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Italian tax cheaters: watch out!!! PDF Print E-mail
Dec 20, 2011 at 01:37 PM
Image Earlier this year the New York Times wrote a story which referred to tax evasion as the "Italian national sport". I thought that was pretty stupid, banal and hardly original, as it has been said (stupidly) before. There are several reasons why so many people in Italy cheat on their taxes, and while they are often inter-related, none of those even remotely resemble a game.

In any event, the figures are HORRIFIC and it is understandable that the Monti government - which was appointed to get  Italy's accounts into order - has seemingly serious plans to really crack down on cheaters. Statistics published in major Italian newspapers in recent weeks give a good idea of just how serious is the problem. Mind you, these figures have been published many times, before, every time some politician or analyst starts wringing his or her hands over a situation about which nothing is ever done. This time, hopefully, things will be different since Attilio Befera, currently the head of the Agenzia delle Entrate (the Italian IRS) estimates that every year Italians fail to pay €120 BILLION in taxes owed, that's $156 BILLION).


The Italian statistics institute, ISTAT, says that if you add on to this the value of the unregistered "off the books" economy, the Italian state is being cheated out of €275 BILLION every year. Yikes! Befera says in recent years the Agenzia has been able to recover something like 10 billion euros in cheated taxes per year. But this is just a drop in the bucket although he says that new electronic tools (and a decision by the Monti government to subject checking accounts to scrutiny and to ban cash for payments over €1000 euros could help.

So here's an idea of the enormity of the problem:


• 90% of Italian taxpayers declare an annual income of under €35,000 ($45,548)
• 49% of Italian taxpayers say they earn fewer than €15,000 ($19,520)
• 42% of what are known as luxury boats belong to people who say their annual income is below €20,000.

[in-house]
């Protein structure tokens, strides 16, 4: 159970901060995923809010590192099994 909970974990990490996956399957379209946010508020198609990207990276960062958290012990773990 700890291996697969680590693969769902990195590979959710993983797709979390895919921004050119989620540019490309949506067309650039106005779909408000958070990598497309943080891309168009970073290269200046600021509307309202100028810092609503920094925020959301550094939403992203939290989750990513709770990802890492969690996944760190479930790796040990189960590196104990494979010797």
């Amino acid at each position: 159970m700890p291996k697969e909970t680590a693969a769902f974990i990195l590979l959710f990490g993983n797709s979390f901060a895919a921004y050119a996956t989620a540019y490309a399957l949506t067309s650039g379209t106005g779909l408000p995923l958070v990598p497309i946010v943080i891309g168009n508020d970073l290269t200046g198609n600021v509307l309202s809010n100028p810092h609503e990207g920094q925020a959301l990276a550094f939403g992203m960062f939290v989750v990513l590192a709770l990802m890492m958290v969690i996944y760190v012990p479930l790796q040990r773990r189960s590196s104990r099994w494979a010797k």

• 25% of private helicopters or planes also belong to people who declare incomes of under €20,000 per year.
Only 0.17% of Italian taxpayers say they earn more than €200,000 per year. (Absurd! When little old me worked for Il Sole 24 Ore gross income was somewhat over €100,000 and I was just a mere special correspondent at an Italian newspaper. (By the way, the one group of people in Italy who do pay their income taxes to the very last euro are private or state employees with regular full-time jobs. They have no way of cheating on their work income, although admittedly they may do a bit of cheating in other areas, for example renting property "under the table" or doing odd jobs off the books.)

• Only 3,100 (sic!, that's three thousand one hundred) Italians declare annual incomes of more than 500,000 euros ($650,457), which is totally ridiculous given the lifestyle of many here.
• In 2008, the average annual GROSS incomes declared by the following categories were as follows: hairdressers and barbers, €12,500; restaurants, €13,800; taxi owners (not drivers), €14,500; bars and gelaterie, €16,200; jewellers, €16,300. On the average, discotheques, gyms and beauty centers claim not to be making any money at all. For the first three categories, that's little more than €1000 a month which is way below the poverty line. And yet, while there is no doubt that Italy is now in the midst of a recession, this has not yet hit the people who have money.

Why do Italians cheat on their taxes?